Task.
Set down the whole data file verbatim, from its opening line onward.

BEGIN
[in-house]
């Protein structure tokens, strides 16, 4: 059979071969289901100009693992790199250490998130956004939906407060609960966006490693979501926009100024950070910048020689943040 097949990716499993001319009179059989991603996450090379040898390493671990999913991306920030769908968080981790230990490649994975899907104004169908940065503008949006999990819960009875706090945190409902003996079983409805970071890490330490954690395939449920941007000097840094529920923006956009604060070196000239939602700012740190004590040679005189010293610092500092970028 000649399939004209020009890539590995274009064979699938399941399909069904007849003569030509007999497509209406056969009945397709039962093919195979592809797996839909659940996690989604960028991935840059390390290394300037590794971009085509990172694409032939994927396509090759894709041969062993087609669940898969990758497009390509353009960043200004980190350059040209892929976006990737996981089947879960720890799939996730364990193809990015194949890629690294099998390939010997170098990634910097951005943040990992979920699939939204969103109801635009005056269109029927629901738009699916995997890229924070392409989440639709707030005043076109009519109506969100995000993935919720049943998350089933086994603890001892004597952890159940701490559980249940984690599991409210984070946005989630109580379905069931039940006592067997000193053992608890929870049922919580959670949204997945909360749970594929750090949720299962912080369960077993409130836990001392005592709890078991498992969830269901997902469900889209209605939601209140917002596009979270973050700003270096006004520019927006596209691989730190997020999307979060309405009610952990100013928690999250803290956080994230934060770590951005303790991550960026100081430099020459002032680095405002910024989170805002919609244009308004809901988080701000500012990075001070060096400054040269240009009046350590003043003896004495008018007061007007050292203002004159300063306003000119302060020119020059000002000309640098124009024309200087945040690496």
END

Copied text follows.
[in-house]
């Protein structure tokens, strides 16, 4: 059979071969289901100009693992790199250490998130956004939906407060609960966006490693979501926009100024950070910048020689943040 097949990716499993001319009179059989991603996450090379040898390493671990999913991306920030769908968080981790230990490649994975899907104004169908940065503008949006999990819960009875706090945190409902003996079983409805970071890490330490954690395939449920941007000097840094529920923006956009604060070196000239939602700012740190004590040679005189010293610092500092970028 000649399939004209020009890539590995274009064979699938399941399909069904007849003569030509007999497509209406056969009945397709039962093919195979592809797996839909659940996690989604960028991935840059390390290394300037590794971009085509990172694409032939994927396509090759894709041969062993087609669940898969990758497009390509353009960043200004980190350059040209892929976006990737996981089947879960720890799939996730364990193809990015194949890629690294099998390939010997170098990634910097951005943040990992979920699939939204969103109801635009005056269109029927629901738009699916995997890229924070392409989440639709707030005043076109009519109506969100995000993935919720049943998350089933086994603890001892004597952890159940701490559980249940984690599991409210984070946005989630109580379905069931039940006592067997000193053992608890929870049922919580959670949204997945909360749970594929750090949720299962912080369960077993409130836990001392005592709890078991498992969830269901997902469900889209209605939601209140917002596009979270973050700003270096006004520019927006596209691989730190997020999307979060309405009610952990100013928690999250803290956080994230934060770590951005303790991550960026100081430099020459002032680095405002910024989170805002919609244009308004809901988080701000500012990075001070060096400054040269240009009046350590003043003896004495008018007061007007050292203002004159300063306003000119302060020119020059000002000309640098124009024309200087945040690496």